The loss occured in 2007 where is the evidence 2009 measurements represent a continuation of a decline? Because Barber doesn't give use any historical perspective he seems to attribute what happened in 2007 to 2009. This is the point I've been making. 2009 does have lower MYI than early 2007 but is this a consequence of what is happening in 2009 (which is Barbers suggestion) or what happened in 2007? I still don't understand how Barber can make a statement such as "continuing to disappear at a very alarming rate" based on one data point. It doesn't make scientific sense to me, it's propaganda, it's alarmism. As I said I don't object to the true scientific content of his paper.

    Here are a couple of similar eye-witness ship board reports that seem to stick to the facts rather than go for the sensationalism (here and here. Enjoy).

    I don't understand why people don't accept the only thing that makes Barber's work stand out from the rest of the arctic ice data, and why it's been so newsworthy, is his "rotten ice" hyperbole.
    0 0
  50. HR, could we please drop the rhetoric and stick to the science. I find this whole discussion of "tribes" rather juvenile and not constructive.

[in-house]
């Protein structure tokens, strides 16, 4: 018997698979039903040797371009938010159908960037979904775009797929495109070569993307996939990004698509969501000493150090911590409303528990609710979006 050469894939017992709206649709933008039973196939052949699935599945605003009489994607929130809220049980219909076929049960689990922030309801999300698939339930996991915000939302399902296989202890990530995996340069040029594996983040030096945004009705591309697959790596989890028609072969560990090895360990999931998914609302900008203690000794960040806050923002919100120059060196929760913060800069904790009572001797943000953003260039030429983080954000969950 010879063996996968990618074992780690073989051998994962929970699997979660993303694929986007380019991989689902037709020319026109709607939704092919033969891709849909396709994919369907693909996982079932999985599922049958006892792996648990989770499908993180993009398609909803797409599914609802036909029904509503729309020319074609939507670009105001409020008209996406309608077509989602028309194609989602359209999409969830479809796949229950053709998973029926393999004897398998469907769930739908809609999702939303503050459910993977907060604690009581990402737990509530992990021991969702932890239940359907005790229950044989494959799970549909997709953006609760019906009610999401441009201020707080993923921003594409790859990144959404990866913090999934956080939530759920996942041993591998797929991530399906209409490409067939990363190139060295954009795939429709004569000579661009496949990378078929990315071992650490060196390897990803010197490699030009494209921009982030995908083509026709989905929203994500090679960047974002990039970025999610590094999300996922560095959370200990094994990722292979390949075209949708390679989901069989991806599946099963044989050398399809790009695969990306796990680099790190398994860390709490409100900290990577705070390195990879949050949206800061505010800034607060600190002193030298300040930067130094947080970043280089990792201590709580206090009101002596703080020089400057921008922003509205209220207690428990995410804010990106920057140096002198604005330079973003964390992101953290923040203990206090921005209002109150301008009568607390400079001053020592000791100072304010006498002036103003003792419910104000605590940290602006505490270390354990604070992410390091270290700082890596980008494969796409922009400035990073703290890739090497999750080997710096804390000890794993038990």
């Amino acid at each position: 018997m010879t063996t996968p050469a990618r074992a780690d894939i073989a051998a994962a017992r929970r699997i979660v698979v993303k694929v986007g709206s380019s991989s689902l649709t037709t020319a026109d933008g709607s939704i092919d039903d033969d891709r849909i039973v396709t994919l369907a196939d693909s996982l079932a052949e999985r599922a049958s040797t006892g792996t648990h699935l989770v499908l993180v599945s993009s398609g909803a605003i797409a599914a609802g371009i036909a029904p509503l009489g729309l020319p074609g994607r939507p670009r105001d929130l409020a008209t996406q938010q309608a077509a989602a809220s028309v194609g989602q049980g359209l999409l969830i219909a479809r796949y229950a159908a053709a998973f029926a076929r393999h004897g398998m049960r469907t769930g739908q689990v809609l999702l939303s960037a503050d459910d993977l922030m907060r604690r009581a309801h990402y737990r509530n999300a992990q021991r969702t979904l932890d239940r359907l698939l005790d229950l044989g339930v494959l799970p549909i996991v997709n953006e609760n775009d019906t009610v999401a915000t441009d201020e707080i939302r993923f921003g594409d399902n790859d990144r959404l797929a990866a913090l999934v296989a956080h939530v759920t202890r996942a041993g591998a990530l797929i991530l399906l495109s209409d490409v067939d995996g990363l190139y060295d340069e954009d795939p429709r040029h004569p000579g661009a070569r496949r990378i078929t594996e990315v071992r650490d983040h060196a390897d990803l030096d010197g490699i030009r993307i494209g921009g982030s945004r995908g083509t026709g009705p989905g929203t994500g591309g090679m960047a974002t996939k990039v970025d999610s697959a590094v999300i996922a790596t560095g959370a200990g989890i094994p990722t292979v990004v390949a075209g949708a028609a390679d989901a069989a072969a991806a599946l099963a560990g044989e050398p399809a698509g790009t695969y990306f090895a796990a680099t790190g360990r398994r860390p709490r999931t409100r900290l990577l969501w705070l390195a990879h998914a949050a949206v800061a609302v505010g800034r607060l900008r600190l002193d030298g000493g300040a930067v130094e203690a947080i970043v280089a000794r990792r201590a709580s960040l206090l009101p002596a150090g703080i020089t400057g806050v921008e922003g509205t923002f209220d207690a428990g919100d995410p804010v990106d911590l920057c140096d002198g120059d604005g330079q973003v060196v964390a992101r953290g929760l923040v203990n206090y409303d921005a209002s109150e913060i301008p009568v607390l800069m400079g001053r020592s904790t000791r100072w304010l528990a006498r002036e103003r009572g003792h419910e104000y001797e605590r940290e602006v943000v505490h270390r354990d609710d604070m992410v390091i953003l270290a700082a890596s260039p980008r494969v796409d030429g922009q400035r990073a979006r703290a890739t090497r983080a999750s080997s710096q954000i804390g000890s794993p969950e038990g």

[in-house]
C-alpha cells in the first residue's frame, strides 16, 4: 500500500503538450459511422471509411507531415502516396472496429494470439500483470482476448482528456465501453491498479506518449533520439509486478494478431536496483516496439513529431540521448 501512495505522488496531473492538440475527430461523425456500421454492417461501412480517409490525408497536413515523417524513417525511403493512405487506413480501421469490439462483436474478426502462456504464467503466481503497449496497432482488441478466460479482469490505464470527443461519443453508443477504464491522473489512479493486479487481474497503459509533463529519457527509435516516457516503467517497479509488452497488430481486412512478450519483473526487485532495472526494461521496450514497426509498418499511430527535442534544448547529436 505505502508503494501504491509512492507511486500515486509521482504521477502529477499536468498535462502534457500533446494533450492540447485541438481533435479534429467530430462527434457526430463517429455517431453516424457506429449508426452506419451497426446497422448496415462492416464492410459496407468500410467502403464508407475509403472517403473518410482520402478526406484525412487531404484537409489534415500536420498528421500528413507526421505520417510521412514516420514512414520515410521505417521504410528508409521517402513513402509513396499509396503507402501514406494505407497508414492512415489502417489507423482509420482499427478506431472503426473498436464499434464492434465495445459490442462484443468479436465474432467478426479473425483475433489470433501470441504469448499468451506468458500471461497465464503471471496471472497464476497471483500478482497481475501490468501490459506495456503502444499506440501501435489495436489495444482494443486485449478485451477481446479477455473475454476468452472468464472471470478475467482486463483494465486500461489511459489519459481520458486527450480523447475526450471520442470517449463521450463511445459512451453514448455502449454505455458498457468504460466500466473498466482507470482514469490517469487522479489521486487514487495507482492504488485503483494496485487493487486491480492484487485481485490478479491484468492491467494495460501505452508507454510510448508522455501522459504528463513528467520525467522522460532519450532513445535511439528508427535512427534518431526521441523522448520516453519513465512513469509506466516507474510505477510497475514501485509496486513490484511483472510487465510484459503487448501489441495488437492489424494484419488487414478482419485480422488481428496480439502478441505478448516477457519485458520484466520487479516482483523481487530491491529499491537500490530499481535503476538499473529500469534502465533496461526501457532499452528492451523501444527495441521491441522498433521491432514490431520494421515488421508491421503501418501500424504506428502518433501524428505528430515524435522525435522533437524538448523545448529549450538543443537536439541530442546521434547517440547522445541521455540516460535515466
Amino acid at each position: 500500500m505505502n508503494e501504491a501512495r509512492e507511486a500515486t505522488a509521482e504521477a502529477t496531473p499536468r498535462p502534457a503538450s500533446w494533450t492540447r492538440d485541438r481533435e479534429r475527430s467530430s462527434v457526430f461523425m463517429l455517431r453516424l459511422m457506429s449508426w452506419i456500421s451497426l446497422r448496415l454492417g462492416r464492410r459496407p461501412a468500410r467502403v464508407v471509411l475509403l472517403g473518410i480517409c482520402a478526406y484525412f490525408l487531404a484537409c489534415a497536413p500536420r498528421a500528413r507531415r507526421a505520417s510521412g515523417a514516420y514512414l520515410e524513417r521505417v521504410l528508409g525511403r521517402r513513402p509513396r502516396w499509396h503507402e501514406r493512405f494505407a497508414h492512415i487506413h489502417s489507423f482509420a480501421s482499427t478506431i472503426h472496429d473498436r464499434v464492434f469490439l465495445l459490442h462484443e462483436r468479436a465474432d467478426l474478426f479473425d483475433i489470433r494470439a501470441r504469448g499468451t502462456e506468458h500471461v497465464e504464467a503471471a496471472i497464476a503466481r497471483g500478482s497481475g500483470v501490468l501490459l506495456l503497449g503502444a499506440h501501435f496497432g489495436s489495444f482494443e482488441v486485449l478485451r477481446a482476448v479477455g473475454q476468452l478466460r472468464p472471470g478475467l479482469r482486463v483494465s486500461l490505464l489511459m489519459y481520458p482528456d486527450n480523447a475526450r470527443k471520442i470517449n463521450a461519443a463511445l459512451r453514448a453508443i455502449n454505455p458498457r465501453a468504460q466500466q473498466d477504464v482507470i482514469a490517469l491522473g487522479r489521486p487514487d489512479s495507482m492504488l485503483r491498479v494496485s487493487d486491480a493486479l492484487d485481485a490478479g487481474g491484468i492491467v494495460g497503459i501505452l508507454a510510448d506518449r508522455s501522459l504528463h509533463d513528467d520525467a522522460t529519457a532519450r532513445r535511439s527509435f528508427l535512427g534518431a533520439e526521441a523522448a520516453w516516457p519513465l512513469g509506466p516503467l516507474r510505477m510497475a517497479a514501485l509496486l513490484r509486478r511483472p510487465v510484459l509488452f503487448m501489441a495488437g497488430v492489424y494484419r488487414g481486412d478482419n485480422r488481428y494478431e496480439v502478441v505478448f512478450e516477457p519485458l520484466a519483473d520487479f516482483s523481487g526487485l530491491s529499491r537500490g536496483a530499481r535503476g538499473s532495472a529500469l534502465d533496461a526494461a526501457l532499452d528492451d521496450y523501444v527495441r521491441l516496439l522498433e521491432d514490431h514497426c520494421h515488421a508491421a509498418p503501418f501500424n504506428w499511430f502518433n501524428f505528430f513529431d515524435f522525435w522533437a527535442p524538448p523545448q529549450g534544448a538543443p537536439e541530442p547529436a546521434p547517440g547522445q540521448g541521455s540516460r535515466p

Have you considered this?

    And the recent decline in Arctic sea is indeed significant. A paper just out by Polyak et al. (2010) which places the current loss of ice in context.

    Specifically, Polyak et al. state:

    "The current reduction in Arctic ice cover started in the late 19th century, consistent with the rapidly warming climate, and became very pronounced over the last three decades. This ice loss appears to be unmatched over at least the last few thousand years and unexplainable by any of the known natural variabilities."
    0 0

1  2  Next

You need to be logged in to post a comment. Login via the left margin or if you're new, register here.

The Consensus Project Website


(free to republish)

© Copyright 2019 John Cook
Home | Links | Translations | About Us | Privacy | Contact Us